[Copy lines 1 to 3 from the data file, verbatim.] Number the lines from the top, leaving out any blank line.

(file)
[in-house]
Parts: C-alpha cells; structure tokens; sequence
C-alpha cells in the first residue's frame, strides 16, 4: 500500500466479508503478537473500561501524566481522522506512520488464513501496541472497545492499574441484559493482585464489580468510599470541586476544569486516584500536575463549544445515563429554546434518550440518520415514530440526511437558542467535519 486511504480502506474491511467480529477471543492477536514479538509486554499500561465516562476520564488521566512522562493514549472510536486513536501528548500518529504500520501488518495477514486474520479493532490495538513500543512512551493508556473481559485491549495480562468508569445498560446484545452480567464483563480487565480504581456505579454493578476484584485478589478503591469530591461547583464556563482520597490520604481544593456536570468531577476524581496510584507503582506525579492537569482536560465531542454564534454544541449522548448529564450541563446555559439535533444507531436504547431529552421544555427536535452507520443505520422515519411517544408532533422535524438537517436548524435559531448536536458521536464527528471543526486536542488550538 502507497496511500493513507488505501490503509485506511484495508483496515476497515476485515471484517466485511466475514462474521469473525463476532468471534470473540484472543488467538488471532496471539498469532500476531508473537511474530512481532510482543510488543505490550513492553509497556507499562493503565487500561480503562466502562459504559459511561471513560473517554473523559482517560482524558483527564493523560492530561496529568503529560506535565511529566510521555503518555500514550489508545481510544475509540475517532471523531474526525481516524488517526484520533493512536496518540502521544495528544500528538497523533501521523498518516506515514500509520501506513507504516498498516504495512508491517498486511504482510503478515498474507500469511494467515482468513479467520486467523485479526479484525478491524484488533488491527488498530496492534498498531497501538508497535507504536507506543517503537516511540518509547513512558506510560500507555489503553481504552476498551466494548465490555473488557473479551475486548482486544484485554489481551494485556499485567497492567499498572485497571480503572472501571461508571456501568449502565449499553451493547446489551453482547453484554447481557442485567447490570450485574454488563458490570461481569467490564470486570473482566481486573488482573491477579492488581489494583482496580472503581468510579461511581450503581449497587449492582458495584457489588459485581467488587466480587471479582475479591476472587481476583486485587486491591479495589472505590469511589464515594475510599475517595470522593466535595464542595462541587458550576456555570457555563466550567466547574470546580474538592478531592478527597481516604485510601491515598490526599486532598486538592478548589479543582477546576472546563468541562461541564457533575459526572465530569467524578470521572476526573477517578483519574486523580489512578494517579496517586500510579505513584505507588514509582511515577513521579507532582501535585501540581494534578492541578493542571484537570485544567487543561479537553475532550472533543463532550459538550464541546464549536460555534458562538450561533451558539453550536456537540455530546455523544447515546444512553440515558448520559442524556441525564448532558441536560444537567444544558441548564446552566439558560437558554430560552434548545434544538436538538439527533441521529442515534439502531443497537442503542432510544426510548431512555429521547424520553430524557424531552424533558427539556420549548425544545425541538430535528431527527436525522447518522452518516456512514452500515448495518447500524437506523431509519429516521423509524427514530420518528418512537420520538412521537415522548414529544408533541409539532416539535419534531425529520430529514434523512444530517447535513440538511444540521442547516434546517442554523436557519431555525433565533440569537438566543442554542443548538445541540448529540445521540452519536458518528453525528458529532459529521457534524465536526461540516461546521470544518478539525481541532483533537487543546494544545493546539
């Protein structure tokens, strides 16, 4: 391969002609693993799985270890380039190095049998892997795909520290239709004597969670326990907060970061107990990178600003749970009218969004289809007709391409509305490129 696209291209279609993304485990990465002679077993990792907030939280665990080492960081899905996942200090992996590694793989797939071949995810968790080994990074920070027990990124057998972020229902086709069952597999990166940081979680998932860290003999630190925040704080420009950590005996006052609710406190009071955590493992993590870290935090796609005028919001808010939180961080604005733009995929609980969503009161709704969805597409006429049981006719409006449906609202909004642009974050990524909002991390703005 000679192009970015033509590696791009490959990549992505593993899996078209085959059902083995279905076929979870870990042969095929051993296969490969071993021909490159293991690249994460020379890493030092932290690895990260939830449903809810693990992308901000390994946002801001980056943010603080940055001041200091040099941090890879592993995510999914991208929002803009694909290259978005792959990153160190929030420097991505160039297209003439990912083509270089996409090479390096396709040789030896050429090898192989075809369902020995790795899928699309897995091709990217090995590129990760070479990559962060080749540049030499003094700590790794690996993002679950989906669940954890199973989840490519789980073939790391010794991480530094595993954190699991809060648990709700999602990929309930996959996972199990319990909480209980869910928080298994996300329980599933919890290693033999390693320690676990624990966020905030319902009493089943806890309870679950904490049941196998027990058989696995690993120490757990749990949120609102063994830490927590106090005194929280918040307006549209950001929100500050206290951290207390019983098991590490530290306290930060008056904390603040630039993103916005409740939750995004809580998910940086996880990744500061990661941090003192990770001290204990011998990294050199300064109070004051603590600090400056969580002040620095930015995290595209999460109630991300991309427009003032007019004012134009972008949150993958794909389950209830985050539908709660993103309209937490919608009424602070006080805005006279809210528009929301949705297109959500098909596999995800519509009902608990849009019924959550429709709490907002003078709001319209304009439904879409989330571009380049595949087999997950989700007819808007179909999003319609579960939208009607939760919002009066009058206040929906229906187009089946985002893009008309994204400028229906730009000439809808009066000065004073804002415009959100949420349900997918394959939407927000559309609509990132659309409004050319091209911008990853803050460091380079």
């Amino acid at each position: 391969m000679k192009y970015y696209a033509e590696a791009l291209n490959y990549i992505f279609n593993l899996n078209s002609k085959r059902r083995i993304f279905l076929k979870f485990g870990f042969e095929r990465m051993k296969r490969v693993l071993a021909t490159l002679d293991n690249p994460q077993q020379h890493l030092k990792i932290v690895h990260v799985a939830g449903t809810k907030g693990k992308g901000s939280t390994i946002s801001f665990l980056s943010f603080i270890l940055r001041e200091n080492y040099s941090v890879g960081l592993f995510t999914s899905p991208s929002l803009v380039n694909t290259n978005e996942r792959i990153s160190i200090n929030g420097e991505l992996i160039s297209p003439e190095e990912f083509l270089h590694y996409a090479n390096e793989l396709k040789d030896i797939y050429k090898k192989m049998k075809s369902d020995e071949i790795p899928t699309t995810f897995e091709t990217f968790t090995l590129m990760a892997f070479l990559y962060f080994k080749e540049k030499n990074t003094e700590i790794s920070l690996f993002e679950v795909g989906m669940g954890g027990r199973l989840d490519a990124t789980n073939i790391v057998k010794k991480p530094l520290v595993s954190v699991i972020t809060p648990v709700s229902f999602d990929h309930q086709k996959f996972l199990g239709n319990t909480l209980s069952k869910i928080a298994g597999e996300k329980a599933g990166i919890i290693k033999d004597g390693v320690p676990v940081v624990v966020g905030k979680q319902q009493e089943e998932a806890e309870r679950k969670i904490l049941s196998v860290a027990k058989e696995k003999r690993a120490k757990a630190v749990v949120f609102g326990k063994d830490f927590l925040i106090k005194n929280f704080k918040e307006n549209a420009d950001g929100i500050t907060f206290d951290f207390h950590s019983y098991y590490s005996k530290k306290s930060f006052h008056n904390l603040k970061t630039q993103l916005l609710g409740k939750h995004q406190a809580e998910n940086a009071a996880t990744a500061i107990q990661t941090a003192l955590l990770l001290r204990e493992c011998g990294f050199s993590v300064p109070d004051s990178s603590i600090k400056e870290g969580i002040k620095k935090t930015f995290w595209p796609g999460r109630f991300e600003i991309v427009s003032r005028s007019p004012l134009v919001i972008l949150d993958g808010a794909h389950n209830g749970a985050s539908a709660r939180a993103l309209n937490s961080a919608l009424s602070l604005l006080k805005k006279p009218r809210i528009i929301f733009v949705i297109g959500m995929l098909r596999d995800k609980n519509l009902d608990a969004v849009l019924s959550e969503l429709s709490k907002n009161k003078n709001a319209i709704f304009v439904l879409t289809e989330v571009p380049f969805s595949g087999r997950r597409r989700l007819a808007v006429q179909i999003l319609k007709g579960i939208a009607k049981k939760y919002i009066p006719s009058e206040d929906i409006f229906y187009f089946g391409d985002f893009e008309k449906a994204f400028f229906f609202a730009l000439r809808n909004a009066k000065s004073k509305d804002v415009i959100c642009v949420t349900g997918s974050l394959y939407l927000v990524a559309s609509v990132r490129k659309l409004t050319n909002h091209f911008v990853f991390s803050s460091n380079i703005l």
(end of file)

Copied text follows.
[in-house]
Parts: C-alpha cells; structure tokens; sequence
C-alpha cells in the first residue's frame, strides 16, 4: 500500500466479508503478537473500561501524566481522522506512520488464513501496541472497545492499574441484559493482585464489580468510599470541586476544569486516584500536575463549544445515563429554546434518550440518520415514530440526511437558542467535519 486511504480502506474491511467480529477471543492477536514479538509486554499500561465516562476520564488521566512522562493514549472510536486513536501528548500518529504500520501488518495477514486474520479493532490495538513500543512512551493508556473481559485491549495480562468508569445498560446484545452480567464483563480487565480504581456505579454493578476484584485478589478503591469530591461547583464556563482520597490520604481544593456536570468531577476524581496510584507503582506525579492537569482536560465531542454564534454544541449522548448529564450541563446555559439535533444507531436504547431529552421544555427536535452507520443505520422515519411517544408532533422535524438537517436548524435559531448536536458521536464527528471543526486536542488550538 502507497496511500493513507488505501490503509485506511484495508483496515476497515476485515471484517466485511466475514462474521469473525463476532468471534470473540484472543488467538488471532496471539498469532500476531508473537511474530512481532510482543510488543505490550513492553509497556507499562493503565487500561480503562466502562459504559459511561471513560473517554473523559482517560482524558483527564493523560492530561496529568503529560506535565511529566510521555503518555500514550489508545481510544475509540475517532471523531474526525481516524488517526484520533493512536496518540502521544495528544500528538497523533501521523498518516506515514500509520501506513507504516498498516504495512508491517498486511504482510503478515498474507500469511494467515482468513479467520486467523485479526479484525478491524484488533488491527488498530496492534498498531497501538508497535507504536507506543517503537516511540518509547513512558506510560500507555489503553481504552476498551466494548465490555473488557473479551475486548482486544484485554489481551494485556499485567497492567499498572485497571480503572472501571461508571456501568449502565449499553451493547446489551453482547453484554447481557442485567447490570450485574454488563458490570461481569467490564470486570473482566481486573488482573491477579492488581489494583482496580472503581468510579461511581450503581449497587449492582458495584457489588459485581467488587466480587471479582475479591476472587481476583486485587486491591479495589472505590469511589464515594475510599475517595470522593466535595464542595462541587458550576456555570457555563466550567466547574470546580474538592478531592478527597481516604485510601491515598490526599486532598486538592478548589479543582477546576472546563468541562461541564457533575459526572465530569467524578470521572476526573477517578483519574486523580489512578494517579496517586500510579505513584505507588514509582511515577513521579507532582501535585501540581494534578492541578493542571484537570485544567487543561479537553475532550472533543463532550459538550464541546464549536460555534458562538450561533451558539453550536456537540455530546455523544447515546444512553440515558448520559442524556441525564448532558441536560444537567444544558441548564446552566439558560437558554430560552434548545434544538436538538439527533441521529442515534439502531443497537442503542432510544426510548431512555429521547424520553430524557424531552424533558427539556420549548425544545425541538430535528431527527436525522447518522452518516456512514452500515448495518447500524437506523431509519429516521423509524427514530420518528418512537420520538412521537415522548414529544408533541409539532416539535419534531425529520430529514434523512444530517447535513440538511444540521442547516434546517442554523436557519431555525433565533440569537438566543442554542443548538445541540448529540445521540452519536458518528453525528458529532459529521457534524465536526461540516461546521470544518478539525481541532483533537487543546494544545493546539